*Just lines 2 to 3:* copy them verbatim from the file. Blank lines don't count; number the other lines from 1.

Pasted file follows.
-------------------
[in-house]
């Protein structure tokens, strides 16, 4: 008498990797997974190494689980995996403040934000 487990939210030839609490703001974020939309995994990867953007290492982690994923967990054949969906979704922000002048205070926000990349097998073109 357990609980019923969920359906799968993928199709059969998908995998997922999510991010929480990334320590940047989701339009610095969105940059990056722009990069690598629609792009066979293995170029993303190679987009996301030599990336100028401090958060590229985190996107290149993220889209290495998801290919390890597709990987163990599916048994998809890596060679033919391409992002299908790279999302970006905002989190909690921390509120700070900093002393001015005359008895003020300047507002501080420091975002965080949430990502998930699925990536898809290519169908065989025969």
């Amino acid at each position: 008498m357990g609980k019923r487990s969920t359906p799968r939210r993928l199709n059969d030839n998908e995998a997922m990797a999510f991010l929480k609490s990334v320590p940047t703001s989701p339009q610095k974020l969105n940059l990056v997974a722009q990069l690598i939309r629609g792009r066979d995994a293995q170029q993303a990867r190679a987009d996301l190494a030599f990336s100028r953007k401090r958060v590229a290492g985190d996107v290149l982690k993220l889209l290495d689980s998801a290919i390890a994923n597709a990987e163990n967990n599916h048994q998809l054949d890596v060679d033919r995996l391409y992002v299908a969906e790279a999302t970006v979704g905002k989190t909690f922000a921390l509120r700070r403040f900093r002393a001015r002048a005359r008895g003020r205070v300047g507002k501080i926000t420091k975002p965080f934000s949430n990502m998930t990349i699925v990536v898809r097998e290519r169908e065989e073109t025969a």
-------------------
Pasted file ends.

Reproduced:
């Protein structure tokens, strides 16, 4: 008498990797997974190494689980995996403040934000 487990939210030839609490703001974020939309995994990867953007290492982690994923967990054949969906979704922000002048205070926000990349097998073109 357990609980019923969920359906799968993928199709059969998908995998997922999510991010929480990334320590940047989701339009610095969105940059990056722009990069690598629609792009066979293995170029993303190679987009996301030599990336100028401090958060590229985190996107290149993220889209290495998801290919390890597709990987163990599916048994998809890596060679033919391409992002299908790279999302970006905002989190909690921390509120700070900093002393001015005359008895003020300047507002501080420091975002965080949430990502998930699925990536898809290519169908065989025969």
């Amino acid at each position: 008498m357990g609980k019923r487990s969920t359906p799968r939210r993928l199709n059969d030839n998908e995998a997922m990797a999510f991010l929480k609490s990334v320590p940047t703001s989701p339009q610095k974020l969105n940059l990056v997974a722009q990069l690598i939309r629609g792009r066979d995994a293995q170029q993303a990867r190679a987009d996301l190494a030599f990336s100028r953007k401090r958060v590229a290492g985190d996107v290149l982690k993220l889209l290495d689980s998801a290919i390890a994923n597709a990987e163990n967990n599916h048994q998809l054949d890596v060679d033919r995996l391409y992002v299908a969906e790279a999302t970006v979704g905002k989190t909690f922000a921390l509120r700070r403040f900093r002393a001015r002048a005359r008895g003020r205070v300047g507002k501080i926000t420091k975002p965080f934000s949430n990502m998930t990349i699925v990536v898809r097998e290519r169908e065989e073109t025969a």